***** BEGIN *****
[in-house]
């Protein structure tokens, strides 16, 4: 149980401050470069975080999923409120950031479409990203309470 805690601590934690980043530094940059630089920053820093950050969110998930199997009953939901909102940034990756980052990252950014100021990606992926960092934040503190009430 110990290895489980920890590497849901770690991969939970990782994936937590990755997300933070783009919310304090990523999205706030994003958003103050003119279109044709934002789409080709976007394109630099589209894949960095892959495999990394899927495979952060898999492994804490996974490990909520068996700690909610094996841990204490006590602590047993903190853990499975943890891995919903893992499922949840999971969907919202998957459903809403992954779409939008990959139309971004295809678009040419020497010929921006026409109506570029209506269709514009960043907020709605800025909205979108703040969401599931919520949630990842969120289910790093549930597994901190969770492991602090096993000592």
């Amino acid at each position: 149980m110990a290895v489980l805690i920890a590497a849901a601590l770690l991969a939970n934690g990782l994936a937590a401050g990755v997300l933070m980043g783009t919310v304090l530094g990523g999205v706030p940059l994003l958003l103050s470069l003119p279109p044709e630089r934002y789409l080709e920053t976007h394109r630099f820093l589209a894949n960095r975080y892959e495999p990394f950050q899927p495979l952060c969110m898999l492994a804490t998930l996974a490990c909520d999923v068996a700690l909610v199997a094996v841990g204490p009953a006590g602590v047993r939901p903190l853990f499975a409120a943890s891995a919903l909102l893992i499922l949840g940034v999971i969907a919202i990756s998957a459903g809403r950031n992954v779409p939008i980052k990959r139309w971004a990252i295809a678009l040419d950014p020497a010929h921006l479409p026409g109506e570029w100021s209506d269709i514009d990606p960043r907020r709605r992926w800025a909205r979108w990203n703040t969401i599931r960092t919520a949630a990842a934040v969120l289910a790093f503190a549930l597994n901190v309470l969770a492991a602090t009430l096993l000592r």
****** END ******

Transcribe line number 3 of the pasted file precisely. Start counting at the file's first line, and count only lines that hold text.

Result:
């Amino acid at each position: 149980m110990a290895v489980l805690i920890a590497a849901a601590l770690l991969a939970n934690g990782l994936a937590a401050g990755v997300l933070m980043g783009t919310v304090l530094g990523g999205v706030p940059l994003l958003l103050s470069l003119p279109p044709e630089r934002y789409l080709e920053t976007h394109r630099f820093l589209a894949n960095r975080y892959e495999p990394f950050q899927p495979l952060c969110m898999l492994a804490t998930l996974a490990c909520d999923v068996a700690l909610v199997a094996v841990g204490p009953a006590g602590v047993r939901p903190l853990f499975a409120a943890s891995a919903l909102l893992i499922l949840g940034v999971i969907a919202i990756s998957a459903g809403r950031n992954v779409p939008i980052k990959r139309w971004a990252i295809a678009l040419d950014p020497a010929h921006l479409p026409g109506e570029w100021s209506d269709i514009d990606p960043r907020r709605r992926w800025a909205r979108w990203n703040t969401i599931r960092t919520a949630a990842a934040v969120l289910a790093f503190a549930l597994n901190v309470l969770a492991a602090t009430l096993l000592r």